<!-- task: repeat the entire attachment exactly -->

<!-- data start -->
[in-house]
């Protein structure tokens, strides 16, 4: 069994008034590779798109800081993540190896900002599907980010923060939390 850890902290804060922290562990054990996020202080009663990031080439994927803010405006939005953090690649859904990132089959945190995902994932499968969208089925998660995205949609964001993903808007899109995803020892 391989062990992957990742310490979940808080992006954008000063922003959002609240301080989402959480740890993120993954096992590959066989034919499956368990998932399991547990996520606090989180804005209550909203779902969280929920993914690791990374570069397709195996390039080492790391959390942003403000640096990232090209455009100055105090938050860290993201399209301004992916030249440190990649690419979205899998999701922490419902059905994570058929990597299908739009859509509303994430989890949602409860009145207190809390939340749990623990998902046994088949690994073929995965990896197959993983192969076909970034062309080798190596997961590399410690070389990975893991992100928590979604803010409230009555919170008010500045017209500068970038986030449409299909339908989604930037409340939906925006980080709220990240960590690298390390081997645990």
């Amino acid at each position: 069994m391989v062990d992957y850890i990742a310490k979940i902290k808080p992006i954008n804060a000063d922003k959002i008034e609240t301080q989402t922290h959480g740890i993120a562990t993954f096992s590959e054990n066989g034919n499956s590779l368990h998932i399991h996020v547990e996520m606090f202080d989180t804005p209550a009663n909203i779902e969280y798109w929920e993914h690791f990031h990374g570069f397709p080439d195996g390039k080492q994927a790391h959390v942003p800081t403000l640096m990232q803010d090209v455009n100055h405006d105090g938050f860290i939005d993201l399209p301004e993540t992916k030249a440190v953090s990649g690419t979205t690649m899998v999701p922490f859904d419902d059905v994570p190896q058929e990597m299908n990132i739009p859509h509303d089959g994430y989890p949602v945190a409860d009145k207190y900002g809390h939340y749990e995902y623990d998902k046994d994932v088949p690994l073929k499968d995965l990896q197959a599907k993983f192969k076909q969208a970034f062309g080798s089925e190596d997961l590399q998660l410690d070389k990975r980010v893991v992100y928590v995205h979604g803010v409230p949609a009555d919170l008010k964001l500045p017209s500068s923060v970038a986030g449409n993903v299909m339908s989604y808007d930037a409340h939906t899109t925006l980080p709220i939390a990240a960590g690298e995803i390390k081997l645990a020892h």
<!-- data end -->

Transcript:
[in-house]
């Protein structure tokens, strides 16, 4: 069994008034590779798109800081993540190896900002599907980010923060939390 850890902290804060922290562990054990996020202080009663990031080439994927803010405006939005953090690649859904990132089959945190995902994932499968969208089925998660995205949609964001993903808007899109995803020892 391989062990992957990742310490979940808080992006954008000063922003959002609240301080989402959480740890993120993954096992590959066989034919499956368990998932399991547990996520606090989180804005209550909203779902969280929920993914690791990374570069397709195996390039080492790391959390942003403000640096990232090209455009100055105090938050860290993201399209301004992916030249440190990649690419979205899998999701922490419902059905994570058929990597299908739009859509509303994430989890949602409860009145207190809390939340749990623990998902046994088949690994073929995965990896197959993983192969076909970034062309080798190596997961590399410690070389990975893991992100928590979604803010409230009555919170008010500045017209500068970038986030449409299909339908989604930037409340939906925006980080709220990240960590690298390390081997645990």
């Amino acid at each position: 069994m391989v062990d992957y850890i990742a310490k979940i902290k808080p992006i954008n804060a000063d922003k959002i008034e609240t301080q989402t922290h959480g740890i993120a562990t993954f096992s590959e054990n066989g034919n499956s590779l368990h998932i399991h996020v547990e996520m606090f202080d989180t804005p209550a009663n909203i779902e969280y798109w929920e993914h690791f990031h990374g570069f397709p080439d195996g390039k080492q994927a790391h959390v942003p800081t403000l640096m990232q803010d090209v455009n100055h405006d105090g938050f860290i939005d993201l399209p301004e993540t992916k030249a440190v953090s990649g690419t979205t690649m899998v999701p922490f859904d419902d059905v994570p190896q058929e990597m299908n990132i739009p859509h509303d089959g994430y989890p949602v945190a409860d009145k207190y900002g809390h939340y749990e995902y623990d998902k046994d994932v088949p690994l073929k499968d995965l990896q197959a599907k993983f192969k076909q969208a970034f062309g080798s089925e190596d997961l590399q998660l410690d070389k990975r980010v893991v992100y928590v995205h979604g803010v409230p949609a009555d919170l008010k964001l500045p017209s500068s923060v970038a986030g449409n993903v299909m339908s989604y808007d930037a409340h939906t899109t925006l980080p709220i939390a990240a960590g690298e995803i390390k081997l645990a020892h």